Considering the short history of information technology (IT) you’ll notice a relatively young, immature industry with an intangible product (software).  When you couple the complexities of technology with high IQ of programmers (watch CBS’s Big Bang Theory comedy show for personality clues) it’s no wonder that IT customers feel intimidated on IT projects.

In the words of Clint Eastwood “What we have here is a failure to communicate.”

The IT world has progressed remarkably in terms of technical solutions and usability in the past few years, yet the (dis)connection  with customers has never been greater.  The infamous CHAOS reports (by the Standish Group) aside from the nuances of measurement in their studies concurs with other major studies showing that a mere 1/3 of IT projects succeed in meeting customer requirements and are delivered on schedule and on budget.

Customers don’t need more models, more approaches or more intimidation. What they need is tender loving communication (TLC) – in their own language.  How to gain this perspective as a software developer?  Here’s a few easy ways:

  • Read what your customers and stakeholders read (magazines, articles, websites). If you don’t know what these are, visit them and see what magazines are on their desks and ask them what journals are important to their business.
  • Find out the emerging trends facing your customers. Ask them what challenges keep them up at night. Start a dialogue about their daily challenges (aside from technology!)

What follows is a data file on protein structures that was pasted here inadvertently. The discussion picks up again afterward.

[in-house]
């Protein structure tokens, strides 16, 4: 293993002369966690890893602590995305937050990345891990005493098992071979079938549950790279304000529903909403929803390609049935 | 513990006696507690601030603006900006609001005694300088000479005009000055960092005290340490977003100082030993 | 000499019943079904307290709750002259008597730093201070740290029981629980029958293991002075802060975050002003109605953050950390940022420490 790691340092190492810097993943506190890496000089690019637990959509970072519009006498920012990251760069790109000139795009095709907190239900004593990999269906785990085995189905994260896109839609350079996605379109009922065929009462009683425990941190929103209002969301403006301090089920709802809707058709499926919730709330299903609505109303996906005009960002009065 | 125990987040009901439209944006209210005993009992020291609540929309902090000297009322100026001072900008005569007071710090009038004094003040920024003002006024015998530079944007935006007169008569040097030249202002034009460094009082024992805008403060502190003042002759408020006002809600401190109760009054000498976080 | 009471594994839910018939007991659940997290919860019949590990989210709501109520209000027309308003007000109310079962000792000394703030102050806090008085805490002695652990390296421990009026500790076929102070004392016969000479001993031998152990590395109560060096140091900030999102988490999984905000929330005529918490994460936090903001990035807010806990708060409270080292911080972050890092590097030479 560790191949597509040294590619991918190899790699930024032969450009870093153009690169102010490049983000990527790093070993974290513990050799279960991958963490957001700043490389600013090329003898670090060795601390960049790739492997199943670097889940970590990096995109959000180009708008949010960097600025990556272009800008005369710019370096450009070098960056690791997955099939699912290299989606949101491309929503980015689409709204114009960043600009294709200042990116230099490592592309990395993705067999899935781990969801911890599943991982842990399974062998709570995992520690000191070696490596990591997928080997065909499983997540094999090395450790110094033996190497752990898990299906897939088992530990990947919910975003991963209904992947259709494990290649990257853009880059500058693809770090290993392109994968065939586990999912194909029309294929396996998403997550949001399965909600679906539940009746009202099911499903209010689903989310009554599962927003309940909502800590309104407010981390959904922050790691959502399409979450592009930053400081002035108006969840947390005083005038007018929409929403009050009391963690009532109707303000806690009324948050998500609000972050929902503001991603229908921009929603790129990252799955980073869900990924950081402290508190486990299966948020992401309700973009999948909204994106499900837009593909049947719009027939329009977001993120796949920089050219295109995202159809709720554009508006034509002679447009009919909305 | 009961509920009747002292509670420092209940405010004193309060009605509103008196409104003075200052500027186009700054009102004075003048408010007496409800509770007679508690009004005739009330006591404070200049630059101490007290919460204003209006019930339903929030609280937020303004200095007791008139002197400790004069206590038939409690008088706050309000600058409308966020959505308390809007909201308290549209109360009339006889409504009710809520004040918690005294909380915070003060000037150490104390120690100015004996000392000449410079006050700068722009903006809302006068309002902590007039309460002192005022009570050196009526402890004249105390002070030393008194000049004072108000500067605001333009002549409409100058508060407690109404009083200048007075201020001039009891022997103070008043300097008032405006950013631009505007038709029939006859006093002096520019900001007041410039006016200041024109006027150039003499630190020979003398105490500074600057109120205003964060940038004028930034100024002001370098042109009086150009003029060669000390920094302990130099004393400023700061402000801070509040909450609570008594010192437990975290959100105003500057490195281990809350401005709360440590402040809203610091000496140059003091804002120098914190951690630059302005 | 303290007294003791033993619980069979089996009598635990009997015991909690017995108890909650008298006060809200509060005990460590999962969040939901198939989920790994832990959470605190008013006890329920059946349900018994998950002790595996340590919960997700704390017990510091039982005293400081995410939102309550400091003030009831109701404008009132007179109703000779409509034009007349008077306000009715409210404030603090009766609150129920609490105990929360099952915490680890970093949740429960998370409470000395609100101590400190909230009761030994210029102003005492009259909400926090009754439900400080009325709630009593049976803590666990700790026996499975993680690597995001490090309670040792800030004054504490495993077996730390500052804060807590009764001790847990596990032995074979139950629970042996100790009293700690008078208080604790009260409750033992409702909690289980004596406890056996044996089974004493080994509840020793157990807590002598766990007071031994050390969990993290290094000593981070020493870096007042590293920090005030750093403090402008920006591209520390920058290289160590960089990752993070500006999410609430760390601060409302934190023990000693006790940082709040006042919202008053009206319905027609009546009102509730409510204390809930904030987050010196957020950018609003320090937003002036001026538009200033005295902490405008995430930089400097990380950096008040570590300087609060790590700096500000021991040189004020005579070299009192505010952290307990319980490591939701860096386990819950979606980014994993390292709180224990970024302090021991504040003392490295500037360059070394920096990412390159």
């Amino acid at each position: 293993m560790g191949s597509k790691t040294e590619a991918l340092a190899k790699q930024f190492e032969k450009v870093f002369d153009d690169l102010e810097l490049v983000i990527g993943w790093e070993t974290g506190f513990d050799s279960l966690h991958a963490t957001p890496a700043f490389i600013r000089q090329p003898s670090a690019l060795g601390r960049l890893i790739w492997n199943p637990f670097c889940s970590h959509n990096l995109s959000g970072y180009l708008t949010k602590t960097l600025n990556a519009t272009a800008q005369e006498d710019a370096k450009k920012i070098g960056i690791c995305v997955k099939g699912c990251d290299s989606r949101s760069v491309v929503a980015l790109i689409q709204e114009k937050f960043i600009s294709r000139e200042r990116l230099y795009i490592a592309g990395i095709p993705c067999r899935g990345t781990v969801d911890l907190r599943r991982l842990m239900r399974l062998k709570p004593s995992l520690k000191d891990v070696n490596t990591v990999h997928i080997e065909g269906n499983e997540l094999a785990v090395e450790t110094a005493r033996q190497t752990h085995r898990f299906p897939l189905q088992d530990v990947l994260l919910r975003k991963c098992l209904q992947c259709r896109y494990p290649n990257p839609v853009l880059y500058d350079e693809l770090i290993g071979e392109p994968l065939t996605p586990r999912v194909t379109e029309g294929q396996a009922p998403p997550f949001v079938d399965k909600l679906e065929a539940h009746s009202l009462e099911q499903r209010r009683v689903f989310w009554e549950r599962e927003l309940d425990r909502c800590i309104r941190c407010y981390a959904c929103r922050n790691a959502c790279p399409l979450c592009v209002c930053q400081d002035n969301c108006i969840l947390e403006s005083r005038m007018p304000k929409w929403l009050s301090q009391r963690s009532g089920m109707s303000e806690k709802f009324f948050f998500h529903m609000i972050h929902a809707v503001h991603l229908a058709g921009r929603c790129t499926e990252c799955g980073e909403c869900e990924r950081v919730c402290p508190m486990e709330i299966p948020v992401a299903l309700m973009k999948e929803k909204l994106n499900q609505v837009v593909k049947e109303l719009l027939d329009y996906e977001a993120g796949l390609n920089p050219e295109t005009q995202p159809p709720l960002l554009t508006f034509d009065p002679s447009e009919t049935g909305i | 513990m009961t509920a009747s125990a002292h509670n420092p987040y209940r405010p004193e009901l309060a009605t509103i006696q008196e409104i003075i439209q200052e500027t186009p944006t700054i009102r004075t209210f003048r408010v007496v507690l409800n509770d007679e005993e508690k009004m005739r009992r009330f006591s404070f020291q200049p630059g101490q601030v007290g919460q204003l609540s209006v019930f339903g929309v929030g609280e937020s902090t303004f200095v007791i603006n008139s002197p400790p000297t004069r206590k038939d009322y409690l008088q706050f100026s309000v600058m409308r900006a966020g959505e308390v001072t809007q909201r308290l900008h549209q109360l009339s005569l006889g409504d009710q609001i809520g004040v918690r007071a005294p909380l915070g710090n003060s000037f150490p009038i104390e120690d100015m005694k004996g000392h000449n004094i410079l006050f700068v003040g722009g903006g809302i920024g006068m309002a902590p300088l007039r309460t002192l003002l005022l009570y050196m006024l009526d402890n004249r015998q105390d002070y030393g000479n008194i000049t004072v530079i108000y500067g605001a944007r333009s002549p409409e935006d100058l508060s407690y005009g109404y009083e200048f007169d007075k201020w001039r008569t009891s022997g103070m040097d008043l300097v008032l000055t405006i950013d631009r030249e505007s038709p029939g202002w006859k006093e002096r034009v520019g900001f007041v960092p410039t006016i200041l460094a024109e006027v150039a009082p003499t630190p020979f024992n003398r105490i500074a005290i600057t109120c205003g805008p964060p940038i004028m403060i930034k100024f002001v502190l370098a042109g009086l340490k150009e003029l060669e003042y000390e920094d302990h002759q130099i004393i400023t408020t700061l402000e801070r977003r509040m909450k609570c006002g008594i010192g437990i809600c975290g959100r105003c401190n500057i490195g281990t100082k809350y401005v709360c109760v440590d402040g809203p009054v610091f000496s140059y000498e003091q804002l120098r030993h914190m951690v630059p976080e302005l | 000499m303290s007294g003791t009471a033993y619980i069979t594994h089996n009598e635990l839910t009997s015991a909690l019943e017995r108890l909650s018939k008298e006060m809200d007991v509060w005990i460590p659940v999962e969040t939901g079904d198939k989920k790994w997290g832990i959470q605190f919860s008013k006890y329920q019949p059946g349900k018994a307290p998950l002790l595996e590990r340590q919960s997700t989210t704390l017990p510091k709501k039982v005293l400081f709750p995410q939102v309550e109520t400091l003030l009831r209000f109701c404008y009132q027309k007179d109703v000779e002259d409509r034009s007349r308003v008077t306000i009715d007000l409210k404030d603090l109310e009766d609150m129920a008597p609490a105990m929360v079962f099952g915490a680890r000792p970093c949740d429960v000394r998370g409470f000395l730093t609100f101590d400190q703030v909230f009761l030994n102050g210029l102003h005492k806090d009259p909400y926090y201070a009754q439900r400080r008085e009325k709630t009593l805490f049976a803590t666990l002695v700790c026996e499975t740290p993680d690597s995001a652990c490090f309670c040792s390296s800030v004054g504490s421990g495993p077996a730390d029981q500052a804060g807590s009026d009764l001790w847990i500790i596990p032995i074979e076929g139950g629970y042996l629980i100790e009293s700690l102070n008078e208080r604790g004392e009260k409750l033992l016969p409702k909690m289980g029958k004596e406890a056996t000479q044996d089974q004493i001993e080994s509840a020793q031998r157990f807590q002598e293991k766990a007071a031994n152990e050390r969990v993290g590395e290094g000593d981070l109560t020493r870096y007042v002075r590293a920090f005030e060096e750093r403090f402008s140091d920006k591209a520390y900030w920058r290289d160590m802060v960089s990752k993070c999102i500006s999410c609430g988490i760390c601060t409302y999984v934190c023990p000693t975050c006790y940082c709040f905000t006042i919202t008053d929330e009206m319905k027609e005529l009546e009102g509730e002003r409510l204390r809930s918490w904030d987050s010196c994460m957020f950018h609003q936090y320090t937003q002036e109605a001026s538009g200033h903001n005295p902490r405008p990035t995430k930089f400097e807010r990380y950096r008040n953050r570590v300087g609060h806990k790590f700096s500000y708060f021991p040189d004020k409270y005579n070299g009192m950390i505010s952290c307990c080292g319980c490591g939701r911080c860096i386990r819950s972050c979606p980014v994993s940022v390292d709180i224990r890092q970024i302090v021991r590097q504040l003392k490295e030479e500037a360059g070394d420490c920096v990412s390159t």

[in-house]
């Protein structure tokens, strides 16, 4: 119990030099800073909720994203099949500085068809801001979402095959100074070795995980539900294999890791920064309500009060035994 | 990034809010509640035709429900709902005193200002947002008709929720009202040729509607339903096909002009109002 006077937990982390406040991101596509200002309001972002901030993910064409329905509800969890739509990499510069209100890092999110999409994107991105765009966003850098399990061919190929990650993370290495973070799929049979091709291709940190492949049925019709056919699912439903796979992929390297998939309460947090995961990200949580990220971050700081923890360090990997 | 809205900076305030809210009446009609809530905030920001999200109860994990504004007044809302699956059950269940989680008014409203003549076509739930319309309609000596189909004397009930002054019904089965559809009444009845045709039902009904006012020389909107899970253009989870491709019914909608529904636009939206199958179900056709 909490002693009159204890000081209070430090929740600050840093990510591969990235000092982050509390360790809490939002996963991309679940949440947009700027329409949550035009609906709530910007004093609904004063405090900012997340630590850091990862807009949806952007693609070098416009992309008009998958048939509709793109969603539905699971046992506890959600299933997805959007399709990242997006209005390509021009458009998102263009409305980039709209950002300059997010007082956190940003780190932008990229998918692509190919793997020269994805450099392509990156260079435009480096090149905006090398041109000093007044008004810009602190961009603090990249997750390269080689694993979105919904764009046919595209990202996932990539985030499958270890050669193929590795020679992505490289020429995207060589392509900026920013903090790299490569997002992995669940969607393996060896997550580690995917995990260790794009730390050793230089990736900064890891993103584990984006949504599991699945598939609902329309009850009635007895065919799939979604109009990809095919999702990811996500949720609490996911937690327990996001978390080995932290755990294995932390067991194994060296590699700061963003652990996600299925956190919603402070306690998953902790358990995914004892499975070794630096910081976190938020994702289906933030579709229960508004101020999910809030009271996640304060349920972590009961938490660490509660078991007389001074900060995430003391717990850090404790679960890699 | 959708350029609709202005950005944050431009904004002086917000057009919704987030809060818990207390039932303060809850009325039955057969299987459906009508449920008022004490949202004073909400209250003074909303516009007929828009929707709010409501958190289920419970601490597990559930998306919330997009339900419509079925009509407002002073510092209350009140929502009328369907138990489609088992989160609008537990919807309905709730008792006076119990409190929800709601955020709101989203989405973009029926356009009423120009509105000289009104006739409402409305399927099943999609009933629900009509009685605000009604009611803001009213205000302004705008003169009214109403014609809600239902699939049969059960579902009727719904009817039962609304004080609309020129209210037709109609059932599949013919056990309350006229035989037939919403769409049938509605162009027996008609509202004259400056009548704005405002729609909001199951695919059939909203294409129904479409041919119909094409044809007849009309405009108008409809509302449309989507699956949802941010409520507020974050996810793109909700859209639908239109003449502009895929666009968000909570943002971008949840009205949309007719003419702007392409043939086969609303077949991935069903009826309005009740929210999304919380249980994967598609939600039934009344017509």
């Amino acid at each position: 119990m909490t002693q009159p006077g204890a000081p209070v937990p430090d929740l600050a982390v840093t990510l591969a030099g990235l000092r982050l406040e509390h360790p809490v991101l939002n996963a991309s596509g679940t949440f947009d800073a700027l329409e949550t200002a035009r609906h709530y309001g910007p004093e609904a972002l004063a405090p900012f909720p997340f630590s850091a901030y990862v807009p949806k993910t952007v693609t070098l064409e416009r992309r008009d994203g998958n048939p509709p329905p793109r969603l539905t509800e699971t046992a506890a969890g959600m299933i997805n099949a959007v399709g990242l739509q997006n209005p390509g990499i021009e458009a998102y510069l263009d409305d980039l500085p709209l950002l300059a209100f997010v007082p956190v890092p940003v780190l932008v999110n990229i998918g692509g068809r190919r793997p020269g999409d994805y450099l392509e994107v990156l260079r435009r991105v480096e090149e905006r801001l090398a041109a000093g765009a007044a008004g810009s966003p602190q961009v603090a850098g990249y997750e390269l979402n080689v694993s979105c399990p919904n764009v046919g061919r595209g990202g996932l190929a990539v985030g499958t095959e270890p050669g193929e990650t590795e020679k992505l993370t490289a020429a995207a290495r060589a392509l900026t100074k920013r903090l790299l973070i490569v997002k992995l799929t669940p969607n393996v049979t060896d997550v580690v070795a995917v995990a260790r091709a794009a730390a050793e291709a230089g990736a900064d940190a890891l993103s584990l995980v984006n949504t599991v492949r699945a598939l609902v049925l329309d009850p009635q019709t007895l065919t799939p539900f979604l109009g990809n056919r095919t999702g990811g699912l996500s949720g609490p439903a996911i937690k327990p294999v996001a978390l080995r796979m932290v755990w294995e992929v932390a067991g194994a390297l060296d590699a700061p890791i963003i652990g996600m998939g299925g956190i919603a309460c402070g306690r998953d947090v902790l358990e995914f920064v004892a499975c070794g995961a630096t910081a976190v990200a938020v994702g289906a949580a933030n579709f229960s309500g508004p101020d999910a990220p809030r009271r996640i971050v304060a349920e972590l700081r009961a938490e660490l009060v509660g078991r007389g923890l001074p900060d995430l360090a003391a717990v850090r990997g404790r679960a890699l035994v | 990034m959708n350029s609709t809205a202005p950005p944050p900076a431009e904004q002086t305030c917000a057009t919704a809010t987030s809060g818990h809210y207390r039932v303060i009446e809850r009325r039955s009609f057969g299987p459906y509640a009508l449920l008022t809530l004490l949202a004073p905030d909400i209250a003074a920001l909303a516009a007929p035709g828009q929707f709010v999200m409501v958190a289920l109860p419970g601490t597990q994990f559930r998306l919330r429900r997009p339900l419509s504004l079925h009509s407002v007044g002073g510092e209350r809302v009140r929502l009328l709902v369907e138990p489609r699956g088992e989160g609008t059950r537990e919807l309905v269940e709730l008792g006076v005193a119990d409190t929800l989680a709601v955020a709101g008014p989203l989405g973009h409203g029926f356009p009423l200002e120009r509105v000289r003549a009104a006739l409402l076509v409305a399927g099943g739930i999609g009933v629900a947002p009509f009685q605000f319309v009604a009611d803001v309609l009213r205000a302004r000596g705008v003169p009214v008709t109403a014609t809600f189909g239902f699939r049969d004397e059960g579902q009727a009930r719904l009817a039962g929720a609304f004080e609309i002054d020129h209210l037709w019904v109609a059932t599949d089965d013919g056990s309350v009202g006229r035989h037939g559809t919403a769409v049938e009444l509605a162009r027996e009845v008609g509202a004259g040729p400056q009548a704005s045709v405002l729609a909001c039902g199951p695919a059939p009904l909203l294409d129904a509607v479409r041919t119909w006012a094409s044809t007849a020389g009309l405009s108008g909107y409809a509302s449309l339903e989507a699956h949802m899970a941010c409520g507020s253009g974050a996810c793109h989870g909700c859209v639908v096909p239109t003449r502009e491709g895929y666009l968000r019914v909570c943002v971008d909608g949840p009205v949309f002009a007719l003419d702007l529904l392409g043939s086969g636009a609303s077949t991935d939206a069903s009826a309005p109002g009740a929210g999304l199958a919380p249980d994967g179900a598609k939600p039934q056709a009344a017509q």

• Job shadow. Along the lines of the new television show Undercover Boss – ask to spend a day just observing what your customers do during a regular day.  (Maybe this could become a new “Take your IT person to Work day”?)
  • Take a walk around your customer’s site. In person visits to your customer’s place of work can be eye-opening and refreshing. Always ask your customer first though before simply showing up.
  • Ask, ask, ask – show an interest in the people. Somethimes there’s so much technology (e-mail, voicemail, teleconferencing, etc.) standing between true communication in the same office space that the human nature of communication becomes secondary to iPhones, blackberry’s and pc’s.  Take a few minutes at the beginning of a telephone call with your customers to find out how their day is really going instead of the “fine, fine how are you” rhetoric.
  • Read and research. I’ve been on many IT projects where the development team has been frustrated by a lack of response and participation by the customer group.  “It’s not our job to specify their requirements, that’s their job” is a familiar lament.  Take the time to do some research and brush up in your customer’s terminology and watch how much more open and receptive your customers may become.

By walking a mile in your customer’s moccasins so to speak, you’ll discover that customers are humans too – and with a bit of TLC (tender loving communication), client engagement will increase – and your rework will decrease.  A few simple ideas, no new models – just common sense.